The Department of Defense (DOD) recently promulgated a final rule limiting the DOD’s ability to use the Lowest Price Technically Acceptable (LPTA) method of procurement. The final rule — which took effect on October 1, 2019, and applies only to DOD procurements — is codified at section 215.101-2-70 of the Defense Federal Acquisition Regulation Supplement (DFARS).

What is LPTA?

The LPTA method is a competitive negotiation source selection process where the non-price factors of a proposal are evaluated to determine which proposals are “technically acceptable,” and an award is then made to the “technically acceptable” offeror with the lowest price.

What does the final rule say?

Under the final rule, the LPTA “source selection process shall only be used” by the DOD when:

  1. Minimum requirements can be described “clearly and comprehensively and expressed in terms of performance objectives, measures, and standards” that will be used to determine the acceptability of offers;
  2. No, or minimal, value will be realized from a proposal that exceeds the minimum technical or performance requirements;
  3. The proposed technical approaches will require no, or minimal, “subjective judgment” by the source selection authority as to the desirability of one offeror’s proposal versus a competing proposal;
  4. The source selection authority has a “high degree of confidence” that reviewing the technical proposals of all offerors would not result in the identification of characteristics that could provide value or benefit;
  5. No, or minimal, additional “innovation or future technological advantage” will be realized by using a different source selection process;
  6. Goods to be procured are “predominantly expendable in nature, are nontechnical, or have a short life expectancy or short shelf life;”
  7. The contract file contains a determination that the “lowest price reflects full life-cycle costs (as defined at [Federal Acquisition Regulation] 7.101) of the product(s) or service(s) being acquired;” and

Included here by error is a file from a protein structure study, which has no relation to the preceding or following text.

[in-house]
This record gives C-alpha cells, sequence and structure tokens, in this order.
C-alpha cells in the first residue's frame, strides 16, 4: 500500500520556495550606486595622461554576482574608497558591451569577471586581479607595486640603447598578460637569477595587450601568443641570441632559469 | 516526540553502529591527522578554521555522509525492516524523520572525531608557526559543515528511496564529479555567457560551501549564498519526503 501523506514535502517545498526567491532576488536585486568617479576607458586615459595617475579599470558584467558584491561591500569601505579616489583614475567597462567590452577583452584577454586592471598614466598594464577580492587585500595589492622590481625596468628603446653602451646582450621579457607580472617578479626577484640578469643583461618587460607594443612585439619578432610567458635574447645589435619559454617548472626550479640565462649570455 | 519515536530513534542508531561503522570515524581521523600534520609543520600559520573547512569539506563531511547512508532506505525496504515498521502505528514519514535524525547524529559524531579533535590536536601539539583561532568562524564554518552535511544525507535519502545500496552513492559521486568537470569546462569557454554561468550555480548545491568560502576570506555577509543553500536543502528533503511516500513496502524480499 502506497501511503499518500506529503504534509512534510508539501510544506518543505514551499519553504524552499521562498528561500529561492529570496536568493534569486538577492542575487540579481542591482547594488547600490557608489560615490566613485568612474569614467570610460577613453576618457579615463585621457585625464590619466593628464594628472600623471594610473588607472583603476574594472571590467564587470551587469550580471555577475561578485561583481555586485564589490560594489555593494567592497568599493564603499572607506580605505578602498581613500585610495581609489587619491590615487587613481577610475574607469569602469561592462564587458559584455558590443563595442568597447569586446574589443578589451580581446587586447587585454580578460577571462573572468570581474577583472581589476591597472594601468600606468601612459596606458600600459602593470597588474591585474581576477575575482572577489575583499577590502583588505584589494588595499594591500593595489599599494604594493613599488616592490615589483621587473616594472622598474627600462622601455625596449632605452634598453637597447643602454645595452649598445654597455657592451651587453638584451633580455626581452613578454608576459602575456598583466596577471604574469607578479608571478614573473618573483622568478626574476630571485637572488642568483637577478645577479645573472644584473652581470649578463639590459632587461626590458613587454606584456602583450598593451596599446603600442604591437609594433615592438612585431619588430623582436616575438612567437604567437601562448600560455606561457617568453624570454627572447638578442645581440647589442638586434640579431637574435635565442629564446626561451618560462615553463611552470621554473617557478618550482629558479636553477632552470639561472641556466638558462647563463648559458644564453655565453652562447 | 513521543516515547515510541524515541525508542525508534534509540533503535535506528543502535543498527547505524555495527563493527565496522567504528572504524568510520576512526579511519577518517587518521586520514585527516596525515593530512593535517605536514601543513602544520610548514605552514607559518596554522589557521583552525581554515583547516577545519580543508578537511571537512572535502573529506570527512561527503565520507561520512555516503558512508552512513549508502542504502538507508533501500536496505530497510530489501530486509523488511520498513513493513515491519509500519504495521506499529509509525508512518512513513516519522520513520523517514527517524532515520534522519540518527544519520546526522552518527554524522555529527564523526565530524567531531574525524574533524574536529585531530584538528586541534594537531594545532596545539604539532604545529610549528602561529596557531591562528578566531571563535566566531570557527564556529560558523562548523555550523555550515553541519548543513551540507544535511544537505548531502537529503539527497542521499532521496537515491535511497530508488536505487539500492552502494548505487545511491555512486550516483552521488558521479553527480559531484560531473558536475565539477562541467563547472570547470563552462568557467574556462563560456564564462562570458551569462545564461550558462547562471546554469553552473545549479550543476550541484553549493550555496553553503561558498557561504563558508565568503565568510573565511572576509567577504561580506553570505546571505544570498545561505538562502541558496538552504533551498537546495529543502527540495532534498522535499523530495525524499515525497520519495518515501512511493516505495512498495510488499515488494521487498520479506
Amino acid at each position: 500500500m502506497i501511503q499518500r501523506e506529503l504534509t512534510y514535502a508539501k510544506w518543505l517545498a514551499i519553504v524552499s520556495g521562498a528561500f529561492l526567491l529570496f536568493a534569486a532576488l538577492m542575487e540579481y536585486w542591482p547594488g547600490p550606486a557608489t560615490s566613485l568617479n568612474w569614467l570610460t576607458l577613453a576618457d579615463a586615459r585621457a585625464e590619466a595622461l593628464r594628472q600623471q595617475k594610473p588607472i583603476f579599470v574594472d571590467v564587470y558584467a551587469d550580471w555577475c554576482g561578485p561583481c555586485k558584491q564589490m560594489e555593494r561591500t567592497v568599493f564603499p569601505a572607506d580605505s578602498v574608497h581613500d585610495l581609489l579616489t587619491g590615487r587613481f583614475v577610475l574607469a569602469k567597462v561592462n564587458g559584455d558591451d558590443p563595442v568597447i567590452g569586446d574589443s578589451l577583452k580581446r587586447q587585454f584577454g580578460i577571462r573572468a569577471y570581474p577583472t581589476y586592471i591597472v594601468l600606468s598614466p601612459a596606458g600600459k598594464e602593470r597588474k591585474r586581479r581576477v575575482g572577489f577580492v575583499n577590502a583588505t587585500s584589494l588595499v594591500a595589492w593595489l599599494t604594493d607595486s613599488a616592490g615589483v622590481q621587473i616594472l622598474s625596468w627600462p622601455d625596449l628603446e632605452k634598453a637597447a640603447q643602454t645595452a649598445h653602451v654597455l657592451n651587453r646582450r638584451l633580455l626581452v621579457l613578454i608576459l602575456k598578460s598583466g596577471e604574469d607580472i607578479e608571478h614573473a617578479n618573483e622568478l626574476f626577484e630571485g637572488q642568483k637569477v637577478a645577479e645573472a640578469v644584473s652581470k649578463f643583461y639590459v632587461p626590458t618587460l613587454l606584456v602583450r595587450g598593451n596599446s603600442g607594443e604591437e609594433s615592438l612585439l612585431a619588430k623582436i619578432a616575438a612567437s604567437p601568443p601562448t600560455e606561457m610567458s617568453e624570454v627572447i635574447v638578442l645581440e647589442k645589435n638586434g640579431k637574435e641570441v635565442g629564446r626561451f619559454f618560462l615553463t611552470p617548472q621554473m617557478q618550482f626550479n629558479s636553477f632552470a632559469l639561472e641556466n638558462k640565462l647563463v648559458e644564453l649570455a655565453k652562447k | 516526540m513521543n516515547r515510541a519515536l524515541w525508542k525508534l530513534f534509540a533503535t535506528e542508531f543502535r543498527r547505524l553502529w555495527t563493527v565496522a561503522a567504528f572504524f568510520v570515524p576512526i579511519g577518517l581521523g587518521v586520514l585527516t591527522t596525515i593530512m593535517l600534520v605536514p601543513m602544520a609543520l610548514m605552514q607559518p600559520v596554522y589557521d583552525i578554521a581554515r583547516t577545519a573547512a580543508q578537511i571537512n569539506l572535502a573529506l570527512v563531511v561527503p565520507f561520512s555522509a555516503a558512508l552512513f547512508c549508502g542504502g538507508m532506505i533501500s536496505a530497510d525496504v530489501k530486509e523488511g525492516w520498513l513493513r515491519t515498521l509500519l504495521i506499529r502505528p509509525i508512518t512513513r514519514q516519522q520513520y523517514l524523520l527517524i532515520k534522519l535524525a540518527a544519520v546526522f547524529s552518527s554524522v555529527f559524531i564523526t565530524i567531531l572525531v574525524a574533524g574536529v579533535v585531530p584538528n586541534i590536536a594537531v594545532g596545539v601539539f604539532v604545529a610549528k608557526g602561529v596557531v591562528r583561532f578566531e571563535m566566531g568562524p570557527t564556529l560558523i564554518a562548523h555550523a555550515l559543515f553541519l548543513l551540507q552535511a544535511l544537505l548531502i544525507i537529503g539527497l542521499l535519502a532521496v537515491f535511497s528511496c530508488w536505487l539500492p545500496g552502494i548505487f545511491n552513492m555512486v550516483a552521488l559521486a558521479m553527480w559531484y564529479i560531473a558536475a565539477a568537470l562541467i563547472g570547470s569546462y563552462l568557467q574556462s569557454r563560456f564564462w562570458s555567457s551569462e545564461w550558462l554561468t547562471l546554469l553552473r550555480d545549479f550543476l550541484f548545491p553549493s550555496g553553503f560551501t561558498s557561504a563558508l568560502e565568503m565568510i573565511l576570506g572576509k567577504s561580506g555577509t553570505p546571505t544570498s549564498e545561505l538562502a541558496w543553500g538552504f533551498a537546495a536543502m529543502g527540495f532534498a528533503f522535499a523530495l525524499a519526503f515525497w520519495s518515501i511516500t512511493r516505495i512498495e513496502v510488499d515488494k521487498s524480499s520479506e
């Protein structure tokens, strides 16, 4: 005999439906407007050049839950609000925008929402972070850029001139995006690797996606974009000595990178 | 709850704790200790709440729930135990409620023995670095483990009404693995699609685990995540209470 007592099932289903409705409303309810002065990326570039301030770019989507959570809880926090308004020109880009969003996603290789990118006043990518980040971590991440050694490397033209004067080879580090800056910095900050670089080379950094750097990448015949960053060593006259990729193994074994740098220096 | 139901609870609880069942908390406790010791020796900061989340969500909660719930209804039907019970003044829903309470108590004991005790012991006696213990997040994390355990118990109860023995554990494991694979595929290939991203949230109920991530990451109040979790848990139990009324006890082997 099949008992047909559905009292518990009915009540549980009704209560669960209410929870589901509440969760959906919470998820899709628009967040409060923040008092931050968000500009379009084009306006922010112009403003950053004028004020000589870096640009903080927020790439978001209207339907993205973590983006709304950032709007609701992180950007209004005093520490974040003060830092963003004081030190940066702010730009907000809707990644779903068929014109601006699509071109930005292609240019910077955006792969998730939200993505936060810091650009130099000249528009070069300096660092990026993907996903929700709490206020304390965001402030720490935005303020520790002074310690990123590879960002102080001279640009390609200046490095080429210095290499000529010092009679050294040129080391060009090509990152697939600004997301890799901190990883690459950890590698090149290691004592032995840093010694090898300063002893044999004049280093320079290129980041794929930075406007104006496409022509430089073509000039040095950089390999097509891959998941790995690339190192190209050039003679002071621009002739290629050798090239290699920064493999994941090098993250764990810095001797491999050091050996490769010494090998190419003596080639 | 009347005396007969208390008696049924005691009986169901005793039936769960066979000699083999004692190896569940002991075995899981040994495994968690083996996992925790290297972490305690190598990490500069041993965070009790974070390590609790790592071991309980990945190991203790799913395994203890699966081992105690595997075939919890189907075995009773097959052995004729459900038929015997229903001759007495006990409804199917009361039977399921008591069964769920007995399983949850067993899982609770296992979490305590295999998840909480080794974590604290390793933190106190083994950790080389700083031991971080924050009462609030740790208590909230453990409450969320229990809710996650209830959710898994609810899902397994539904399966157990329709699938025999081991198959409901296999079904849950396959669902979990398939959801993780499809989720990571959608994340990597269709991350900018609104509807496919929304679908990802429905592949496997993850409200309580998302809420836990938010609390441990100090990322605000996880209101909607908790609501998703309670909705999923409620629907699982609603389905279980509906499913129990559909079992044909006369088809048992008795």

8. The contracting officer “documents the contract file describing the circumstances justifying” the use of the LPTA source selection process.

Importantly, the final rule also states that contracting officers “shall avoid, to the maximum extent practicable,” using the LPTA method in the case of a procurement that is predominately for the acquisition of:

  1. Information technology services, cybersecurity services, systems engineering and technical assistance services, advanced electronic testing, or other knowledge-based professional services;
  2. Items designated by the requiring activity as personal protective equipment (but see DFARS 215.101-2-70(b)(1)); or
  3. Services designated by the requiring activity as “knowledge-based training or logistics services in contingency operations or other operations outside the United States, including in Afghanistan or Iraq.”

Moreover, the final rule imposes a per se prohibition on the use of the LPTA method for procurements of:

  1. Items designated by the requiring activity as “personal protective equipment or an aviation critical safety item, when the requiring activity advises the contracting officer that the level of quality or failure of the equipment or item could result in combat casualties;”
  2. Engineering and manufacturing development for “a major defense acquisition program for which budgetary authority is requested beginning in fiscal year 2019;” and
  3. Auditing contracts.

What are the key takeaways?

The final rule — which took effect on October 1, 2019, and applies only to DOD procurements — restricts greatly the circumstances under which the DOD may use the LPTA source selection process. Accordingly, contractors should be on the lookout for improper inclusion of the LPTA method in DOD solicitations, as well as DOD misuse of the LPTA method during proposal evaluations. The former situation may give rise to a pre-award bid protest — which generally must be filed before the closing time set for receipt of initial proposals — and the latter situation may give rise to a post-award bid protest — which generally must be filed within a very tight timeframe after contract award.

Wait, I have more questions!

If you have any questions about this noteworthy development or any related issues, please do not hesitate to contact Aron Beezley.